DuPont Cuts Likely to Have Ripple Effect Across Del.
DOVER, Del. (WBOC) – Job loss at DuPont is a big loss for Delaware. Experts say the effect of cuts at the company will ripple through the state’s economy.DuPont is a company that over the past two centuries has become synonymous with Delaware. It announced layoffs for about a quarter of its workforce in the state on Tuesday. DuPont currently employs about 6,000 people in The First State. Of those, 1,700 will be losing their jobs.
The layoff announcement came a little more than two weeks after a different announcement that two chemical giants – DuPont and Dow – were planning to merge.
John Boyd, an economic development consultant, said job cuts were to be expected in the merger.
“This has to happen. This is business. DuPont is under global pressure to cut costs. And, of course, the chemical industry is going through a lot of restructuring,” said Boyd.
Michael Casson, an economics professor at Delaware State University, said this will hurt statewide.
“Potentially some of the short-term impacts will be tempered a bit because of some of the separation packages and the retirements that were pending,” he said. “But I think long term we’re going to see some economic impacts. We’re looking at high-paying jobs. I think always a challenge for a community, for a state is – how do we replace high-paying jobs with high-paying jobs?”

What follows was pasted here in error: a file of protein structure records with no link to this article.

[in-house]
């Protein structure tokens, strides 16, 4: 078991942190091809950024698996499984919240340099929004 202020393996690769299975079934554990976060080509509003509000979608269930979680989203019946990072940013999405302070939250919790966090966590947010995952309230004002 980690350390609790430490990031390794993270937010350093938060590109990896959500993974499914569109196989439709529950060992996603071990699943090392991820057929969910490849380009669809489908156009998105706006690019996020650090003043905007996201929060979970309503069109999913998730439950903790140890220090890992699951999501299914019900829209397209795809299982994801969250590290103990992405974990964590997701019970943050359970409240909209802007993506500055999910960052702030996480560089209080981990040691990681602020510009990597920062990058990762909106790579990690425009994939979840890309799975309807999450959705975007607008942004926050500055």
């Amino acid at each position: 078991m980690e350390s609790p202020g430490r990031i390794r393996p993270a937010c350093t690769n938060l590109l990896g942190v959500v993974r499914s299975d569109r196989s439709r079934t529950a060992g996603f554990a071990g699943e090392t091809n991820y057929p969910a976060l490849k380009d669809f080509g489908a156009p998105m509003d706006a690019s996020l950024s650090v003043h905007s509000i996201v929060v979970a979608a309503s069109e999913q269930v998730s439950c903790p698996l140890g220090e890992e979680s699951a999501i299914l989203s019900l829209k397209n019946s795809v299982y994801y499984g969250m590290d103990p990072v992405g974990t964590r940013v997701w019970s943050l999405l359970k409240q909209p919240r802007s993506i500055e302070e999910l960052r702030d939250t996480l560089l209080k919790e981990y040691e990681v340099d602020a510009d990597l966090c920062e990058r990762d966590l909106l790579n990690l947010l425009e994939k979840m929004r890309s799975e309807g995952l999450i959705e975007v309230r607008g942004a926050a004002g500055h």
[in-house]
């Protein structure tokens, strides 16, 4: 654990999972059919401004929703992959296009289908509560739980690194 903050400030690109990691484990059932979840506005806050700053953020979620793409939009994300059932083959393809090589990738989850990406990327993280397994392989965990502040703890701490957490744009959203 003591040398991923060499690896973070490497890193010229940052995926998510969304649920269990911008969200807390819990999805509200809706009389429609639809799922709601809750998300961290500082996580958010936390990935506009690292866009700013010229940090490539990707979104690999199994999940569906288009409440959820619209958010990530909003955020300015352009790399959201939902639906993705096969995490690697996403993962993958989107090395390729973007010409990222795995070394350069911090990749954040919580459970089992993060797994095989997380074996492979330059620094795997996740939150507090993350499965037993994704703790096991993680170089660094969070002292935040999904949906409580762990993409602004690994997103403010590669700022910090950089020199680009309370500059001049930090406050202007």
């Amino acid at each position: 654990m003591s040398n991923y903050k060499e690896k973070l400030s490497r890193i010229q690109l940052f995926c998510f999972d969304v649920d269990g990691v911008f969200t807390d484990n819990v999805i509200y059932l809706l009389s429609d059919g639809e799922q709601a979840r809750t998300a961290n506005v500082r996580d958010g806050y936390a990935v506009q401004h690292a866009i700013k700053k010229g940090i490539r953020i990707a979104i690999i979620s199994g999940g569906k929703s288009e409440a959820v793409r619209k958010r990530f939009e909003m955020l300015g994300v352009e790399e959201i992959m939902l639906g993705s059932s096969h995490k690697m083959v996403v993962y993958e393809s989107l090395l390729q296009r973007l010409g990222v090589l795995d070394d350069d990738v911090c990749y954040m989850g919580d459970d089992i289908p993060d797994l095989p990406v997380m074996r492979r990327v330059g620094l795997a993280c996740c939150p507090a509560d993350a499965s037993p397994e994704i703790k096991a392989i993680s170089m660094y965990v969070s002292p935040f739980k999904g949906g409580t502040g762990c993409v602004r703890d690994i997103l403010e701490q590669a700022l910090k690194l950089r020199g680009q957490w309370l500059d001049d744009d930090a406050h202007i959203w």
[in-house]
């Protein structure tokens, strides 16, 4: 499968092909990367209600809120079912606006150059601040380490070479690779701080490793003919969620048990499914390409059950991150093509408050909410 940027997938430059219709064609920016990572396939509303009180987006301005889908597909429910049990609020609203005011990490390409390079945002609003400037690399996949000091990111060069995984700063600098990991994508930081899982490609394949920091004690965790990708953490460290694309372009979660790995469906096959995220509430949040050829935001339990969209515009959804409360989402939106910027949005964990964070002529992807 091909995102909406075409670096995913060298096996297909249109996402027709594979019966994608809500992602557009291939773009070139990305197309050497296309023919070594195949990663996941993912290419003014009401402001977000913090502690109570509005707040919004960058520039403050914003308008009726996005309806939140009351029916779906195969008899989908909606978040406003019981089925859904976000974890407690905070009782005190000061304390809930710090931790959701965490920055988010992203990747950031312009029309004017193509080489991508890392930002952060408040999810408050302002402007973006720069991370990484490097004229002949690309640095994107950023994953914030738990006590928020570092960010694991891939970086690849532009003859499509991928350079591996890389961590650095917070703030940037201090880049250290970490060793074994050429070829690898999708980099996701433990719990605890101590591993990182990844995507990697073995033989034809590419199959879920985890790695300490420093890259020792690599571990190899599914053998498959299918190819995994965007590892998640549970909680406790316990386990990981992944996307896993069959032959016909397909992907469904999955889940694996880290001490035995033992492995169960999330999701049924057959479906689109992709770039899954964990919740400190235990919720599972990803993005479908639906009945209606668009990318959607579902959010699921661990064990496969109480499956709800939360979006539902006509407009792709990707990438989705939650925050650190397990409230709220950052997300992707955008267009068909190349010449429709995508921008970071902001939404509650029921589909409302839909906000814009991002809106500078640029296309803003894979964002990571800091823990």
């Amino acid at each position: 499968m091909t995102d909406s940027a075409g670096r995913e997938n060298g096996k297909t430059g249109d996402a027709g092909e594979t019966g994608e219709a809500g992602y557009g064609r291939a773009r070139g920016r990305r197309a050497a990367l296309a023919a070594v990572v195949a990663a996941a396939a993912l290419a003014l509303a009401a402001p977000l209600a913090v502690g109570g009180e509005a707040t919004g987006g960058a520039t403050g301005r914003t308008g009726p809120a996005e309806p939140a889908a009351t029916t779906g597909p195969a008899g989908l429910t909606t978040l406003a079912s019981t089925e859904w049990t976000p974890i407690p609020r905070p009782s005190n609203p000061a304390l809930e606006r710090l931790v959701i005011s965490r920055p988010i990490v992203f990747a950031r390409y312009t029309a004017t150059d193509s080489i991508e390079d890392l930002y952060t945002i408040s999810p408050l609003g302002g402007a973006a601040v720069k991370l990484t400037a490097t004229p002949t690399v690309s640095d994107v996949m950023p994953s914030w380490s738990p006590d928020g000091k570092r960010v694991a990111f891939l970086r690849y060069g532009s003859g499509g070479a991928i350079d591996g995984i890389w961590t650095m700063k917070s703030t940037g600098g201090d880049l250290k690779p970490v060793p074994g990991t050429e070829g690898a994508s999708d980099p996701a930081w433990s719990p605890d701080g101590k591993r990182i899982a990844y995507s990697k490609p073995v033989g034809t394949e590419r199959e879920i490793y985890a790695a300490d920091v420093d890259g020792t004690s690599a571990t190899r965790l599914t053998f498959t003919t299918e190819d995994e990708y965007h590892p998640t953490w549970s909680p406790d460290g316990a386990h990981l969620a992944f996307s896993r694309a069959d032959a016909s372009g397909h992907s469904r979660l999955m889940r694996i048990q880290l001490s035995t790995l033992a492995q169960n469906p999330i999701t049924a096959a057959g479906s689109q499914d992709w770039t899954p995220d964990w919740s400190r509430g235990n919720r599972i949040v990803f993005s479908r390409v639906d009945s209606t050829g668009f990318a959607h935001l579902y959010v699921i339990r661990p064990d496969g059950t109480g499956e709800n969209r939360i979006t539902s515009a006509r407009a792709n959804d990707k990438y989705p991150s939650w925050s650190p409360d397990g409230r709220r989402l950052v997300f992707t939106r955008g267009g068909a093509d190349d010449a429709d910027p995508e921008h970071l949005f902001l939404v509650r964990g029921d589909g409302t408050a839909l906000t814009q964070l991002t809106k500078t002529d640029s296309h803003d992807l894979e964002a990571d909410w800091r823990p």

Losing all these high-paying jobs will hit Delaware tax revenues. Last week, simply based off only the merger announcement, state economic forecasters dropped personal income tax revenue projections by seven million dollars for the upcoming fiscal year.
And another major negative impact of the job cuts has nothing to do with money and everything to do with symbolism.
“It’s not just an average business that is shutting its doors. We’re talking about a business that has been a staple and a leader in our community for over 200 years,” Casson said.
Political leaders have been weighing in on the DuPont layoffs announcement.
Delaware Gov. Jack Markell called it “deeply disappointing.” U.S. Sen. Tom Carper said it was “very troubling.” And Rep. John Carney labeled it a “punch to the gut.”
Dow and DuPont will merge and then split the combination into three separate companies. One will focus on materials and plastics, one on agriculture, one on specialty products, like Kevlar and Tyvex.
DuPont announced Tuesday the specialty products company will be based in Delaware. There is no word on the locations of the headquarters of the other two companies yet.
Boyd said state governmental and economic leaders should push hard for the agricultural products company to be in Delaware.